Okay, so about a week (and a half) ago, I posted a blog about how not to query. I think it’s only fitting that I write a post about how to write a query letter. Start off with a question that the book will answer. If you have a post-apocalyptic thriller about undead clowns coming back to life and terrorizing coulrophobics (yes, it’s a real word, and yes, there are people afflicted with it), you could start with a question like: What do you fear most? Answer the question in the next paragraph. Introduce the main character. Maybe your hero is afraid of clowns. This paragraph is basically what you would see on the jacket of the book. You want to entice the publisher to read whatever else they required you to attach with it. In this paragraph, though, please make sure you tell us how it’s going to end. I know I said that it should be like the book jacket, but since you’re submitting to a publisher, we need to know what’s going to happen at the end. Don’t worry, we can take the ending, we’ll be okay if we’re not surprised. Details of the book. This is somewhat subjective where publishers want it put, but I prefer it after I’m enticed. Here, you will put your word count, your title, whether you are sending out multiple submissions and if the book is complete (please make sure your book is complete). Your credentials. Here is where you can brag. If you went to school for writing, if you used to write for The Tattler magazine, if you’ve previously published another book, if you’ve won any awards for your writing; all of that goes into this paragraph. What you don’t want to do with your credentials is in the previous post. Alternative to credentials. If you’re not sure about what to put for credentials or haven’t done any writing professionally, you might consider telling the publisher why you chose his or her company or how you heard about them. If you have professionals who have reviewed your work, this is where you would put the reviews. Finish with a “Thank you.” By the time you’re ready to submit a query letter, you’ve created your baby; you let it grow up; you’ve cleaned it up and made it shine. It’s ready to go out and make you money. Your query letter is your book’s resume or cover letter. In a cover letter, you thank the employer for taking the time to consider the applicant. You want to do the same with a query. Make sure that your contact information is in your query, and that you show the publisher that you have done your research. See the previous post again for what not to do with query letters, and good luck with your...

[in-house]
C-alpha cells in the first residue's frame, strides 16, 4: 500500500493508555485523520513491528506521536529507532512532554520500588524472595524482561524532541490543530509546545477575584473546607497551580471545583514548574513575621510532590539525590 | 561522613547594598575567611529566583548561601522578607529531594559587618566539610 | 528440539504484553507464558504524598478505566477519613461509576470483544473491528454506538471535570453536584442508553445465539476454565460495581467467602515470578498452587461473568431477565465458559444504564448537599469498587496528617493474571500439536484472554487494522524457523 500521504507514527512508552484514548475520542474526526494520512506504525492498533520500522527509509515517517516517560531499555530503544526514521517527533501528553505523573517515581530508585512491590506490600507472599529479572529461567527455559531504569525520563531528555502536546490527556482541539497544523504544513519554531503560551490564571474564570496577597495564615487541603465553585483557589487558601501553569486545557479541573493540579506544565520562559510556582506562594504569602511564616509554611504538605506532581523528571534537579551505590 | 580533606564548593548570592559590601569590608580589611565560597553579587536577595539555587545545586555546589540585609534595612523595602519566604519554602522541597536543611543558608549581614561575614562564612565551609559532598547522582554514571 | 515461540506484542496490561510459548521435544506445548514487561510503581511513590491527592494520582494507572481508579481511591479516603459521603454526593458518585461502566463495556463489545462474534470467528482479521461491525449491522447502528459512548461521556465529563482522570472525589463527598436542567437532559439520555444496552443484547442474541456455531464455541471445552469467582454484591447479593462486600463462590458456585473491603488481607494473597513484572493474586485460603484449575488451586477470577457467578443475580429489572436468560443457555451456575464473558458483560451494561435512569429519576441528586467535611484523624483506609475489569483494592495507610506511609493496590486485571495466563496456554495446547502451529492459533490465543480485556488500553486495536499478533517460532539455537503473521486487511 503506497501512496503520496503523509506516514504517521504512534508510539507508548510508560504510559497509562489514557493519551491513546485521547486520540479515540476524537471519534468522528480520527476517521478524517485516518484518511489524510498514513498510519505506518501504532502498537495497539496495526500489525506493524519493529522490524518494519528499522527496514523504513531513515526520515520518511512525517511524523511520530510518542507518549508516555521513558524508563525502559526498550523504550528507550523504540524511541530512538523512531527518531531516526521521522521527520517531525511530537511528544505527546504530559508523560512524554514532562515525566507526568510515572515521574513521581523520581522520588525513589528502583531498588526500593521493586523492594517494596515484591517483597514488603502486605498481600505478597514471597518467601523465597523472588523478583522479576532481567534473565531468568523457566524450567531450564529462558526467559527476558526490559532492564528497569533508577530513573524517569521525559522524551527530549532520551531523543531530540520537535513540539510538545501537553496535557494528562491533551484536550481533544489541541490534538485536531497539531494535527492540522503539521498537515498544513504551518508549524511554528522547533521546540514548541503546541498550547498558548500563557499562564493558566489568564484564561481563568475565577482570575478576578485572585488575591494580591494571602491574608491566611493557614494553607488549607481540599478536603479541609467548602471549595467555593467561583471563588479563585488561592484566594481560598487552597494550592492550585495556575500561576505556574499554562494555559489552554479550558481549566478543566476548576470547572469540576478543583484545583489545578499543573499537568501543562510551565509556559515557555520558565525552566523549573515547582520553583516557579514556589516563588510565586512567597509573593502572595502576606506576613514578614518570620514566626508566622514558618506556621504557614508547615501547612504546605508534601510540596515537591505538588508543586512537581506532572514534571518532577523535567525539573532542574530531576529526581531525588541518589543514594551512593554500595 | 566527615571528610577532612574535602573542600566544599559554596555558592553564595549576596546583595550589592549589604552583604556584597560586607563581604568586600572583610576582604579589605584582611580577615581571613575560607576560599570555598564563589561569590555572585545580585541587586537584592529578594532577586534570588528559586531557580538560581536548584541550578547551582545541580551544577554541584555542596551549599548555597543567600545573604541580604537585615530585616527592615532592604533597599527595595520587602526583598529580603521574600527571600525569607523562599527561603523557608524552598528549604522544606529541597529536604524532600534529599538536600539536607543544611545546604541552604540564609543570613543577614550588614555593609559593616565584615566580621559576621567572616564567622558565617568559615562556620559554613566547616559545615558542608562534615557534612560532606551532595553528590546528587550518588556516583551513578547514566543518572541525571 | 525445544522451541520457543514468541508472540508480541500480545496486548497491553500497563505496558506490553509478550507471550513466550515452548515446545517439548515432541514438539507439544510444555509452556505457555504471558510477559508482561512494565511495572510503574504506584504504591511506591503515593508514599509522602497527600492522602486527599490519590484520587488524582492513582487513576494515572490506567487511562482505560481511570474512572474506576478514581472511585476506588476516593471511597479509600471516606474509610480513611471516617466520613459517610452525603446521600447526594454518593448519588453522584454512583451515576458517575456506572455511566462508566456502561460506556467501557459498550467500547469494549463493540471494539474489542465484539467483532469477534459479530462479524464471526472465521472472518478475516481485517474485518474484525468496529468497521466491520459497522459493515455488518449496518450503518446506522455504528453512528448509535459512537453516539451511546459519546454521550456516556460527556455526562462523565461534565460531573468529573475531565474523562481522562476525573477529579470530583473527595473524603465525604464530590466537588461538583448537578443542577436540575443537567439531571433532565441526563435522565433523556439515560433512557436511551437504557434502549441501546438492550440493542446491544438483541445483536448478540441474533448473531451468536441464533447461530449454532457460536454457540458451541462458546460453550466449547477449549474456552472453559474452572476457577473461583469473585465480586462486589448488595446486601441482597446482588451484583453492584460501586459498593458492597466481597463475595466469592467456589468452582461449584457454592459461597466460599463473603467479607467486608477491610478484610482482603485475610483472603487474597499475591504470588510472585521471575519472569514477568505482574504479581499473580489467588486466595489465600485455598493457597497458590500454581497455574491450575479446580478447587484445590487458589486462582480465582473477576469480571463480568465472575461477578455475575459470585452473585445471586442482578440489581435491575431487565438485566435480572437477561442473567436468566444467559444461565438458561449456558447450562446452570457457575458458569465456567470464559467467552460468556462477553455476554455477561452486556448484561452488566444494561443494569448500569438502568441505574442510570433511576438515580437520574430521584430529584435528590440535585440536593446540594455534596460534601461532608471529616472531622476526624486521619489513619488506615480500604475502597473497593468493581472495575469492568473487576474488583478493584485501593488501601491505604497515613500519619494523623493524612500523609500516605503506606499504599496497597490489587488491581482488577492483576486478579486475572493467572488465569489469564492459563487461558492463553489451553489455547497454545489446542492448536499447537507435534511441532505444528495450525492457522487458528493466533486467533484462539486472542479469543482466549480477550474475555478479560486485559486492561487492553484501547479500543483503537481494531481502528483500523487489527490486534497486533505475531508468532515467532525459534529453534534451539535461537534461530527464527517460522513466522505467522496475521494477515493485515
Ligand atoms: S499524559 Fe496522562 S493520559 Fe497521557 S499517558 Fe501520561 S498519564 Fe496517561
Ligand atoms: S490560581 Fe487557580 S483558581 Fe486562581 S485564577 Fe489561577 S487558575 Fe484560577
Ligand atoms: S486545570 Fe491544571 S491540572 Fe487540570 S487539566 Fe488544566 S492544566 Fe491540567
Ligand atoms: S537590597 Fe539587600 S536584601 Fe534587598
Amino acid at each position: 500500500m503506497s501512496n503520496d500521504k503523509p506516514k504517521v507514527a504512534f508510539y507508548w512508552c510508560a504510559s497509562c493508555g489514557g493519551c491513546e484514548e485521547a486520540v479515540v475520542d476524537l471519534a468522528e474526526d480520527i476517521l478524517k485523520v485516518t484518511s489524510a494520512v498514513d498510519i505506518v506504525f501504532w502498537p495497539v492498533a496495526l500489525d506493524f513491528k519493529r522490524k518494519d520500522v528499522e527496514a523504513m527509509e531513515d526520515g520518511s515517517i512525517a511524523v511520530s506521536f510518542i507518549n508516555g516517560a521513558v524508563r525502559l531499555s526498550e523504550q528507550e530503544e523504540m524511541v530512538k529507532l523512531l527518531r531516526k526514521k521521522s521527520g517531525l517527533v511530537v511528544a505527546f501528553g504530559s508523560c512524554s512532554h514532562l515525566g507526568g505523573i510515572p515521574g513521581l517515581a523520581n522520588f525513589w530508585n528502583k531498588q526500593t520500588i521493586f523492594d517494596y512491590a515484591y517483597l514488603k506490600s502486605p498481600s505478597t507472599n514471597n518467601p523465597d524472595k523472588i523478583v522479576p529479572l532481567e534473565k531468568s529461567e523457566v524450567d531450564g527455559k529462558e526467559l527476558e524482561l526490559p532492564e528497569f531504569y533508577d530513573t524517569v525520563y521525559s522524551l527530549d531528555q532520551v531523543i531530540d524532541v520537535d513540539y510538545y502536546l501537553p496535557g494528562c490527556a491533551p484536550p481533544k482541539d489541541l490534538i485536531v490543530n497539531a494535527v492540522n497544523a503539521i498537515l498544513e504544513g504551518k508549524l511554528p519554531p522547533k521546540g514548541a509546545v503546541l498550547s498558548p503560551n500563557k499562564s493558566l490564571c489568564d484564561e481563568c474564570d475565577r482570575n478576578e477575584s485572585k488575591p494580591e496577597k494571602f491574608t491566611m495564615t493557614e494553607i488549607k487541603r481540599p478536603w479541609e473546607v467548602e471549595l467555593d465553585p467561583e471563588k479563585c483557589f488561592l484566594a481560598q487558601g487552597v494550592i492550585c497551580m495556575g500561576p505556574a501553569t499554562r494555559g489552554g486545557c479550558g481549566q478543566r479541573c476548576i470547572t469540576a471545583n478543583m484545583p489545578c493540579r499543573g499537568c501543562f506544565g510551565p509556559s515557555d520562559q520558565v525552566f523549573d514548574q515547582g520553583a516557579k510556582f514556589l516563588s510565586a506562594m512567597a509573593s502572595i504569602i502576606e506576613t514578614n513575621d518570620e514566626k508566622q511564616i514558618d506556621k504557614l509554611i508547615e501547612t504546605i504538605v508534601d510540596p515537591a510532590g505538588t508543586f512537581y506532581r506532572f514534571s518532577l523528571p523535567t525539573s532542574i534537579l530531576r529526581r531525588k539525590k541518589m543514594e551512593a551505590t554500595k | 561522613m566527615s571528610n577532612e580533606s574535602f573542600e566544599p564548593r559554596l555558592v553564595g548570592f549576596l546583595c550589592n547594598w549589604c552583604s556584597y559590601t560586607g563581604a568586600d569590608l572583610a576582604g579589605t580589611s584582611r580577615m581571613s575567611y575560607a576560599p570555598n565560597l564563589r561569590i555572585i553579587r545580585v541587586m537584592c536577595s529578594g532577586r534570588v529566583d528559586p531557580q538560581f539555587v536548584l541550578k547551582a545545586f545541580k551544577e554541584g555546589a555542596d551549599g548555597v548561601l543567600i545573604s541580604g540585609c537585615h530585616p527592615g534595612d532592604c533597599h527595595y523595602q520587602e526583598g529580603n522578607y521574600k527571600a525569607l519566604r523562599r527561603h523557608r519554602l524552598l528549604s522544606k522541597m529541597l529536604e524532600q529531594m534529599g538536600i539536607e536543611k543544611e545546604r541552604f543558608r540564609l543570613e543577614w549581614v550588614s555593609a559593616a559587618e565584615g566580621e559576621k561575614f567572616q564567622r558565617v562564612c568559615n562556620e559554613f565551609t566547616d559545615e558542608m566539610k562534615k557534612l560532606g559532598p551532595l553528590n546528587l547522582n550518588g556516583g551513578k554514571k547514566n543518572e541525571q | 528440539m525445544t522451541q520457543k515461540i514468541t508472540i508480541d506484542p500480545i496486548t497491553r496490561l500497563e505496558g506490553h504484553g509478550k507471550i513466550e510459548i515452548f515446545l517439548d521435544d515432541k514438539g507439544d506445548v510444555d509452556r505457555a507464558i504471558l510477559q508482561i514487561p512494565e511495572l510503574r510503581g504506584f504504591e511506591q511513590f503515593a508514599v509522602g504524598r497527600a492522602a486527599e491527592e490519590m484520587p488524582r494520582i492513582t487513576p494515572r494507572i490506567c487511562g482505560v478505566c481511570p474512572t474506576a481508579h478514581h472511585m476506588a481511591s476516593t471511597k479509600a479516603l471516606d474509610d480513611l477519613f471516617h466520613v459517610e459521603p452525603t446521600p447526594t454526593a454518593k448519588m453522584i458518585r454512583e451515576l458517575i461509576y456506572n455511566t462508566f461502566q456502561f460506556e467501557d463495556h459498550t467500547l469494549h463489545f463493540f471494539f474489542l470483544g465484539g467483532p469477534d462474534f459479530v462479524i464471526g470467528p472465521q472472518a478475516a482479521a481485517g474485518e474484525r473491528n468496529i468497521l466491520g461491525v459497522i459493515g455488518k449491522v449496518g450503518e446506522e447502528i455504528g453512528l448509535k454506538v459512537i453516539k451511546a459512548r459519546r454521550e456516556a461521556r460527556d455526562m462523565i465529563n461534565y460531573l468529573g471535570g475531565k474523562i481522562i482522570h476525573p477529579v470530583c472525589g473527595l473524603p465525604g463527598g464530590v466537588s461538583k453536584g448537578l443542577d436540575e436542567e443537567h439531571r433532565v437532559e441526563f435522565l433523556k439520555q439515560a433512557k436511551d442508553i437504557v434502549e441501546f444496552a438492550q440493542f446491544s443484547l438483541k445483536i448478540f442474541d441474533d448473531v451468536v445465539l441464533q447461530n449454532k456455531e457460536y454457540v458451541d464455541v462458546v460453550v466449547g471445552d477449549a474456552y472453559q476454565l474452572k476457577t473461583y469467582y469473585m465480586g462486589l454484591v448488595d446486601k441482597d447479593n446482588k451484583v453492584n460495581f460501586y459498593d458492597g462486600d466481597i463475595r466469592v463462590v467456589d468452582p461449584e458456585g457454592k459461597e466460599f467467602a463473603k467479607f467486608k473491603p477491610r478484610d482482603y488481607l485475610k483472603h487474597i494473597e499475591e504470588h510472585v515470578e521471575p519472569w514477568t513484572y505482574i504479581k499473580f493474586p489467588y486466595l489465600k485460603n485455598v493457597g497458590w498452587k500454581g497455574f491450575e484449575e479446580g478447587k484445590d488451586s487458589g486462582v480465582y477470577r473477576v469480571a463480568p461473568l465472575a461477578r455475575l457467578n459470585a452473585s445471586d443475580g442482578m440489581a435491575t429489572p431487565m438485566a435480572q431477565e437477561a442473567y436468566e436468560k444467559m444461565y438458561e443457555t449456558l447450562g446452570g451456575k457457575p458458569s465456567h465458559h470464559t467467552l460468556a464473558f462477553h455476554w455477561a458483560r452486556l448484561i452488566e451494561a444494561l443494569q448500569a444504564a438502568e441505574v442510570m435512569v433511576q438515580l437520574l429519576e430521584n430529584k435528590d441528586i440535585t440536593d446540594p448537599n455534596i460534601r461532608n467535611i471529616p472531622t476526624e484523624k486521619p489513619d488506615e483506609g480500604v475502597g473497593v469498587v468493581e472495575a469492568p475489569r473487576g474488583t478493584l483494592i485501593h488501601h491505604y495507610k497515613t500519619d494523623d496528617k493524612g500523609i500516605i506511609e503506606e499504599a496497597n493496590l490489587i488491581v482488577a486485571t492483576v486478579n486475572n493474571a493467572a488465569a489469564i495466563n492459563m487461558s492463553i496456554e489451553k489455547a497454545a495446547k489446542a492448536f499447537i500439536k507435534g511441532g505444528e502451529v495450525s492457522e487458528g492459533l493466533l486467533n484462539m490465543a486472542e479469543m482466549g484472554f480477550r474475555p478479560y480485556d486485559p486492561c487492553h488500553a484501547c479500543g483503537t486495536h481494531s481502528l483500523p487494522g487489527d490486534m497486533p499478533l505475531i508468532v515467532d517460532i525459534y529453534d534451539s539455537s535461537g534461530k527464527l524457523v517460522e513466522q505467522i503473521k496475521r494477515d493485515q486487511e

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Five Rules on How Not to Query

Posted by on Oct 22, 2014 in Writing | 0 comments

I’m somewhat surprised that I haven’t talked about this particular subject before.Writing the query letter is one of the most difficult jobs a writer has to do, and one of the most important tasks as well. We have to try to sound interesting as well as professional, humble as well as confident, ambitious as well as nonchalant. There is a delicate balance that can be easily upset when we are attempting to write a query letter. So, let’s start with what not to do: 1. Don’t tell me how much your friends like your book.  This is probably my biggest pet peeve. Telling a publisher how much your friends love your book, is like telling your friends how much your mother likes your books. Friends and family are supposed to love your book. They’re supposed to encourage you and tell you that you need to send it to a publisher, just like they’re supposed to tell you that you need to write a book in the first place. Don’t tell me how much complete strangers loved it either. Unless those complete strangers are reviewers or critics, it’s not relevant to put into a query. 2. Don’t ignore instructions. This one should be simple. If you go to the publisher’s website and they don’t take mystery novels, don’t submit your mystery novel to them. Find another company. If they ask for ten pages, don’t give them twenty. Please don’t ever start your query with “I know you don’t accept mystery novels, but you’ll change your mind after this…” If you know that a publishing company doesn’t want something, don’t try to tell them that they’re going to want it. If they ask for 10 pages, don’t send them the first hundred. Read the instructions and follow them. 3. Don’t beg! Nothing spells amateur more than a query begging the publisher to pick up their novel. Now, don’t get me wrong, a well placed “please” or “thank you” is welcome, but if you put more than one “please” in a sentence, you may want to reconsider. Desperation isn’t pretty on anybody. You want your book and your talent to shine, not how desperate you are to get it published. Please don’t tell the publisher that you will do anything to get it published, that usually only leads to trouble. 4. Don’t tell me how much I need you. Authors are the backbone of any publishing house. Publishers know that. If there were no authors, there would be no publishing houses. However, and I don’t mean to be mean or rude here, there are A LOT of people trying to get their works published. You won’t be the first to try, and you certainly won’t be the last. That being said, publishers want to know where you would fit in their company, but don’t need to be told that they can’t live without you. Demanding to be published will get your query round filed faster than walking up to a publisher, dropping your book on their desk, and saying “Publish this, now!” We know we need authors, but telling us that we need you and would be (insert adjective here, i.e. stupid…) if we didn’t pick up your novel, makes a publisher think that you would be difficult to work with, no matter how good...